TURTLE LAKE - Lakes near here were among the first to be sampled this year by the North Dakota Game and Fish Department's North Central District. Netting was done this past week on Lake Holmes and Lake Brekken.
"It is a standard adult population survey which we do every year," said Jason Lee, NDG&F biologist. "We place the same number of nets in the same locations. That way we can monitor the trends, changes in fish populations in the lake."
Turtle Lake is located near several well-known fishing lakes that are targeted for annual sampling. Lakes Brekken and Holmes are located about one mile north of the community. Holmes covers about 400 acres, Brekken about 240. The two lakes are divided by a highway but connected by a large culvert that carries water when elevations are high.
Trevor Gust, Minot, left, assists Jason Lee, NDG&F biologist, in recovering a net on Lake Brekken. Netting gives biologists a snapshot of a lake’s adult fish and forage base.
"Today we captured mostly walleye and perch," said Lee while seated in a flat-bottomed work boat on Lake Brekken. "We like to see how the size structure has changed, whether we have a lot of big fish, small fish or medium fish."
The results on Lake Brekken were very favorable.
"It looks good," said Lee. "We've got a wide range of sizes as far as walleyes go. There's some up to four pounds and a bunch of 14- to 15-inchers out here. Perch are doing well with some in that 10- to 12-inch range that are preferred by anglers. It's nice to see that."
According to Lee, little natural reproduction of walleyes occurs at Lake Brekken. Walleyes are regularly stocked there. Netting shows that walleyes are growing as expected. Lake Brekken received 10,000 walleye fingerlings in 2008 and another 22,100 in 2010. Fish from those stockings were among those showing up in the capture nets.
Forage fish were sampled too at five different locations on Lake Brekken. Results showed a large population of fathead minnows and a much lesser amount of sticklebacks. Both are excellent food for walleyes and perch. Evidence of that could be seen in the healthy appearance of the walleyes that were netted.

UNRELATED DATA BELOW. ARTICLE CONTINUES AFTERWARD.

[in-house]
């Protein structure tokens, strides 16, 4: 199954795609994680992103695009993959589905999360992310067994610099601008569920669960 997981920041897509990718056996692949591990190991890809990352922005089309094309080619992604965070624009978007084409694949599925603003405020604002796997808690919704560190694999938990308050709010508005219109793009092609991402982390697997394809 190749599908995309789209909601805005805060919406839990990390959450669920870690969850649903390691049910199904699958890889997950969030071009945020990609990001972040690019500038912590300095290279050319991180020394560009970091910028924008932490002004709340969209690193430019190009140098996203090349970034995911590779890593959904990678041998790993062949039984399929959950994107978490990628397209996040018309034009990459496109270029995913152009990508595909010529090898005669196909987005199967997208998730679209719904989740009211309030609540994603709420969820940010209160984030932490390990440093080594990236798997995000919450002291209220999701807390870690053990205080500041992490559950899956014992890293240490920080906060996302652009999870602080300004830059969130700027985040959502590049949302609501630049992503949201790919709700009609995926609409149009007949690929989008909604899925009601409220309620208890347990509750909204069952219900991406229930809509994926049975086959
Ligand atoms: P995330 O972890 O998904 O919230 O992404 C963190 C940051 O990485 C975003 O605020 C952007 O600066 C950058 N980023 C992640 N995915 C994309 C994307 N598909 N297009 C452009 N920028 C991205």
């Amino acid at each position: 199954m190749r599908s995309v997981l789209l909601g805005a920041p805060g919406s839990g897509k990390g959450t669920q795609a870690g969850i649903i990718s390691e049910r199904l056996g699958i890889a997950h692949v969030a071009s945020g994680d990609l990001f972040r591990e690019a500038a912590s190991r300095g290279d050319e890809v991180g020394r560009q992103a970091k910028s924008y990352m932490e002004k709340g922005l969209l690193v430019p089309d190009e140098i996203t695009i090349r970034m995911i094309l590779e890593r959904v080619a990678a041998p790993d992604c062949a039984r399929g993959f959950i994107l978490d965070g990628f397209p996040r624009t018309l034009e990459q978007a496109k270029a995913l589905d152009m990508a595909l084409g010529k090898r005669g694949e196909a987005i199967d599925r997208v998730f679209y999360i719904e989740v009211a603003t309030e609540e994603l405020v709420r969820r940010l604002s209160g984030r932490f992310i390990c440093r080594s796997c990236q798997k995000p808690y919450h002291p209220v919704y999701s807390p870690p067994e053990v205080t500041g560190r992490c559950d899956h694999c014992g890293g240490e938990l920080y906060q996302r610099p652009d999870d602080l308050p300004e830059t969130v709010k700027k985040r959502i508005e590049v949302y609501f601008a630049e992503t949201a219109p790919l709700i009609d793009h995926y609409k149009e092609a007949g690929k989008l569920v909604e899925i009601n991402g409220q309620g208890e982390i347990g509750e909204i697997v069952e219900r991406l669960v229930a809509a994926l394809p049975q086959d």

Lee reported similar results on Lake Holmes, which had been netted earlier. Both lakes are somewhat unique in that neither has a population of northern pike. That means one less species of predator to pressure forage and other gamefish.
Lee said a northern pike was picked up in the nets a few years ago, a fish he suspects was dumped into the lake by someone other than a NDG&F biologist. The practice of introducing new fish into waters is illegal and often results in disrupting proper management of a fishery. In some cases lakes have had to be poisoned to rid them of unwanted species.
"We kind of know what species will do best in certain lakes based on water conditions and habitat and what has worked in the past," said Lee.
An example cited by Lee was Lightning Lake, a small 18-acre lake located a half mile east of Turtle Lake. Primarily a trout lake, Lee says there is now a growing population of perch in Lightning. Game and Fish has never stocked perch into Lightning Lake.
Brush Lake, located three miles north of Mercer, was also netted recently. Lee said results there showed an impressive take of growing northern pike. Brush Lake also has a solid population of walleye and perch.